Safe Geotagging with Twitter; How to Do It and What Are the Dangers

October 21, 2010, By Christian Cawley

Are you a vociferous Twitterer? Do you have a mobile Twitter app that you use at all times of the day, one that allows you to post instant updates and share your thoughts and observations, links and photos with the world?

So why not tell the world where you are at the same time?

Thanks to a new feature introduced in 2009, you can now geotag Twitter posts. This means that for every update you make to your Twitter account, a small link is added to the message – anyone following your Tweets can then click the link and display a Google Map of where in the world you were when you made the last Tweet. All you need to do this is a mobile device or tablet with GPS.

It sounds fascinating, and is of course another great example of Web 2.0 integration between different services.

However, geotagging also has its risks. Why would you want anyone to know at all times where you were?

Setting Up Geotagging

The easiest way to activate geotagging on your Twitter posts is to login to the browser-based version and under the What’s happening? box, click the Add your location link – however this is on a tweet-by-tweet basis.

More detailed control over this option can be gained via the Settings screen – under the section called Tweet Location you can activate the function across all tweets.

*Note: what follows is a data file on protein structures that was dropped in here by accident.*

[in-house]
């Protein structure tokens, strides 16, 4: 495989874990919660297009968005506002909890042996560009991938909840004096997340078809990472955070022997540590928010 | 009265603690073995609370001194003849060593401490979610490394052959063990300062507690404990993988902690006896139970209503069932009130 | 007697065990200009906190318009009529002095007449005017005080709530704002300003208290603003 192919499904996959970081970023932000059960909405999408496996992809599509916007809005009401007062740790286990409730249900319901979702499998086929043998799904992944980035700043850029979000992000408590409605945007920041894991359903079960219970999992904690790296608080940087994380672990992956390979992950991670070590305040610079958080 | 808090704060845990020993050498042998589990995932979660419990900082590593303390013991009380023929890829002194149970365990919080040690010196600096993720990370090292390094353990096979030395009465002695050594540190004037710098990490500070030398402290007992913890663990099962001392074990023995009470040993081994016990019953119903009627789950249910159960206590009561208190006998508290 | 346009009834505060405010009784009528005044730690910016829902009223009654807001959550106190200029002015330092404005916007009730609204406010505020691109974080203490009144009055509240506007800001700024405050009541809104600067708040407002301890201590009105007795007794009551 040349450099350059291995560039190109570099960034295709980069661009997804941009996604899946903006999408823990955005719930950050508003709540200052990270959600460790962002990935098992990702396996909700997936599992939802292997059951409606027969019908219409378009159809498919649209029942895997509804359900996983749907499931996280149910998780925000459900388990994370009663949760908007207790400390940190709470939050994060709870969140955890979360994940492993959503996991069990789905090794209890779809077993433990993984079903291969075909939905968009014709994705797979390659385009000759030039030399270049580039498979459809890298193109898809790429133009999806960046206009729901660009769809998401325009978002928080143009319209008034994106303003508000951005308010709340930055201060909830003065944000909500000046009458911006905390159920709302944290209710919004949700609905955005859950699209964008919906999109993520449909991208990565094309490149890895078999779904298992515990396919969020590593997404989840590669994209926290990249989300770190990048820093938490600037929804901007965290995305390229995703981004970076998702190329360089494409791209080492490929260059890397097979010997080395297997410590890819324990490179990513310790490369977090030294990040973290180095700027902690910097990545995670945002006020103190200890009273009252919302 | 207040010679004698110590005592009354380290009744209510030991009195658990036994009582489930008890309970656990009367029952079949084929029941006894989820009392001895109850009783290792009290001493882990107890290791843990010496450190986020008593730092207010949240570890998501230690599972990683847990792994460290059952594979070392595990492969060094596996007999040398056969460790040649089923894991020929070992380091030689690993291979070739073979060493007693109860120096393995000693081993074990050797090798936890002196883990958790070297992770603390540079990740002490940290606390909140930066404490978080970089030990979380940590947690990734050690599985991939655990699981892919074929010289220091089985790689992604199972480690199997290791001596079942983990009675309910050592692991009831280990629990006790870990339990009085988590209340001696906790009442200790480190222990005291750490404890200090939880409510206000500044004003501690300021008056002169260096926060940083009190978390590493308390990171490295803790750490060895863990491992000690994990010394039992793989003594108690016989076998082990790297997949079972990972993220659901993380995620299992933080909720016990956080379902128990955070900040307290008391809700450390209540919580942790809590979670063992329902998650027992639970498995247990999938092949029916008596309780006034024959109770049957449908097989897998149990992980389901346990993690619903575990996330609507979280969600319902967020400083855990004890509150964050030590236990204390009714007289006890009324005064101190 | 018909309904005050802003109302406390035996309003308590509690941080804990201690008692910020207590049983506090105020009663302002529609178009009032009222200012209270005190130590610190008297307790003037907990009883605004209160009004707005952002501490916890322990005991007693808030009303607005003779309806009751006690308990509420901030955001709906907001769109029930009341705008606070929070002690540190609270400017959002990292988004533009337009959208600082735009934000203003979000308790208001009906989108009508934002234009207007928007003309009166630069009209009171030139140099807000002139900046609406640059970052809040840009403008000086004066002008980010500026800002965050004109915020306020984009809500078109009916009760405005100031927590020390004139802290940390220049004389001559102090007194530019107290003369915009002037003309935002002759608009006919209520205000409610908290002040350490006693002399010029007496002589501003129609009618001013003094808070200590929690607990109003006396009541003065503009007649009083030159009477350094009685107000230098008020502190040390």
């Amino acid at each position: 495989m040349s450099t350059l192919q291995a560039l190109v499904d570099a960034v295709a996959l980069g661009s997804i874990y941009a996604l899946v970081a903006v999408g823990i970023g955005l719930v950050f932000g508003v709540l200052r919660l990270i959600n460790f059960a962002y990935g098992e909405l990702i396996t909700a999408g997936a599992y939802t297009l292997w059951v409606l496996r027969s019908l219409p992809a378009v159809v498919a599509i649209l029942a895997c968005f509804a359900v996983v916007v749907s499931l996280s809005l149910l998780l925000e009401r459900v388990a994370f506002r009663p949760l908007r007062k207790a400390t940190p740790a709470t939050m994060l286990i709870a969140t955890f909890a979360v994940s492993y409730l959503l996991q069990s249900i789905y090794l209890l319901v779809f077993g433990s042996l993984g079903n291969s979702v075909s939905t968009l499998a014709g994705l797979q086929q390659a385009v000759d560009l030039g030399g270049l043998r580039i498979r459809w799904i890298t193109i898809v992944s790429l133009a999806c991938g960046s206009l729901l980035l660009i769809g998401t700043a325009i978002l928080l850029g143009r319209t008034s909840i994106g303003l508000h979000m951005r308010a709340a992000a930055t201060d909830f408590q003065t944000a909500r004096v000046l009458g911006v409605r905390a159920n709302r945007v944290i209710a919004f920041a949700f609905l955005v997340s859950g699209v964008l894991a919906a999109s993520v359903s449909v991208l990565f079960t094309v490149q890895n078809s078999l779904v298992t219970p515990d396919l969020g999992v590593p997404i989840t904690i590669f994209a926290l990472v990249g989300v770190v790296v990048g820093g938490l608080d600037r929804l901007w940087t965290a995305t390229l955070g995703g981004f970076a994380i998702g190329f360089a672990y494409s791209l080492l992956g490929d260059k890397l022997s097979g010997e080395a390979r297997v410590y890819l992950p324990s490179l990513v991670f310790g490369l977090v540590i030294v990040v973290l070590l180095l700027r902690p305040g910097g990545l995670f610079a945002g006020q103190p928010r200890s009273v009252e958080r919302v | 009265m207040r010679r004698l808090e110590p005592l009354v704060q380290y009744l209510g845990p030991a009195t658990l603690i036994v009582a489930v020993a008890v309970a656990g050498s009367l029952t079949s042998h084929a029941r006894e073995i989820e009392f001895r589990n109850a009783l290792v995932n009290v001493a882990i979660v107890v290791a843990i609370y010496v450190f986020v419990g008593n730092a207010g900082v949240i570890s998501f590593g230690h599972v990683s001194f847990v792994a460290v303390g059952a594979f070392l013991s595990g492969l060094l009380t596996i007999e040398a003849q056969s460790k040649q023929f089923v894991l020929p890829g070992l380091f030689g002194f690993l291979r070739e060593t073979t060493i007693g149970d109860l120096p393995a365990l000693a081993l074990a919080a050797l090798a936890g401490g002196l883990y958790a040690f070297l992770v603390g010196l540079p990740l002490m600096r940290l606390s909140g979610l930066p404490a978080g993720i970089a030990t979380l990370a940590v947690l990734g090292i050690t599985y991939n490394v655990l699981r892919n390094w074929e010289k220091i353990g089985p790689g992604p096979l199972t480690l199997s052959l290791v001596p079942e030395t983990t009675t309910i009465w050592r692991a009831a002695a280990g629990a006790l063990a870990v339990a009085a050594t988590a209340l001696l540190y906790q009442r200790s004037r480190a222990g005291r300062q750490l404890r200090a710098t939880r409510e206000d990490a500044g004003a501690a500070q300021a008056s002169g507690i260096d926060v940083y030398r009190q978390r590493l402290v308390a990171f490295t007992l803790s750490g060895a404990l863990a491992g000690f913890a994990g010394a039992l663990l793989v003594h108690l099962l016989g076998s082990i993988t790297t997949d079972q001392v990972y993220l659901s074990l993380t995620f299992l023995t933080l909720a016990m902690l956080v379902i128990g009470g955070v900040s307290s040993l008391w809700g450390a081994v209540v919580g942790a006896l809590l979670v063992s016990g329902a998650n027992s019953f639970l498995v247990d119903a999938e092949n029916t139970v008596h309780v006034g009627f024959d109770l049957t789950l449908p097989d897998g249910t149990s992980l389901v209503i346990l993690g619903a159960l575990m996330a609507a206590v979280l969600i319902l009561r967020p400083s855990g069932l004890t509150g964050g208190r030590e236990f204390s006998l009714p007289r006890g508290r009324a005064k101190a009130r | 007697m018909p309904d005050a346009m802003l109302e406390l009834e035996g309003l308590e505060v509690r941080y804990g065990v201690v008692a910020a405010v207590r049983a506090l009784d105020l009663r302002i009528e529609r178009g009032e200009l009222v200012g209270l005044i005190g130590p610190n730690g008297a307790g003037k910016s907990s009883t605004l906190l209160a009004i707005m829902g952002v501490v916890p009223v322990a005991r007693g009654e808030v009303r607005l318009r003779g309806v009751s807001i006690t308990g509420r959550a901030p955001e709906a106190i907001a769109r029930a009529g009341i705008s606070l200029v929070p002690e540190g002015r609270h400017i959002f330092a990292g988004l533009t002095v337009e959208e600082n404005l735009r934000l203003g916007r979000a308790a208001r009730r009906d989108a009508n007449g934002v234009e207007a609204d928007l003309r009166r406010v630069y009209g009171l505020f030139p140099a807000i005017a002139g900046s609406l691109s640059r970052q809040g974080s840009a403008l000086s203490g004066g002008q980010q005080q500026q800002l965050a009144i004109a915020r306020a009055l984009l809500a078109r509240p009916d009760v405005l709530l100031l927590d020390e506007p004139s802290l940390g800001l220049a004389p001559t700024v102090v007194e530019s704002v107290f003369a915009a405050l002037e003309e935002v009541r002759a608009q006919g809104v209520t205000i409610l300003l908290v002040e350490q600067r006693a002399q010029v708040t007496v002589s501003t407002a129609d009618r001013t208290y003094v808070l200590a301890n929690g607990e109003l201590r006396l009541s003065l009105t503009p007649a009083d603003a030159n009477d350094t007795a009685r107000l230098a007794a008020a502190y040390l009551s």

If you’re interested in tweeting from hilltops and beaches from your mobile device, you will need to be aware of how your individual mobile app works in order to effectively manage geotagging. Once setup on the main Twitter page it should occur automatically. For instance I use Twidroyd, the Twitter client for Android, and in the settings screen this has an option to Add Geolocation by default. Any mobile Twitter app worth its salt installed on a mobile with GPS should have a similar feature.

Alternatively, you don’t want to keep geotagging information on your Twitter account (see below for reasons why) this can be done using the delete all location information option, found in the Tweet location section.

Dangers of Geotagging Twitter Posts

If you haven’t realised already, there is a particular danger in geotagging your Twitter posts – you open yourself to all sorts of problems, notably your personal security. While there is a strong argument for having GPS information attached to every post if you happen to be out along somewhere – perhaps fell walking or mountaineering – there is an equally strong argument against it.

For instance, it would be a relatively simple task for a local criminal to check for Twitter accounts in your area, see who uses geotagging and work out where they live by checking their displayed location during the night. As soon as GPS updates the victim’s location, the criminals can be looting property.

Similarly, your personal security might be compromised if you’re tweeting from a busy area – using the same tools as above thieves and gangs could easily target you and your mobile for a quick mugging, even taking with them personal details and opening you to identity theft.

So geotag safely, people.

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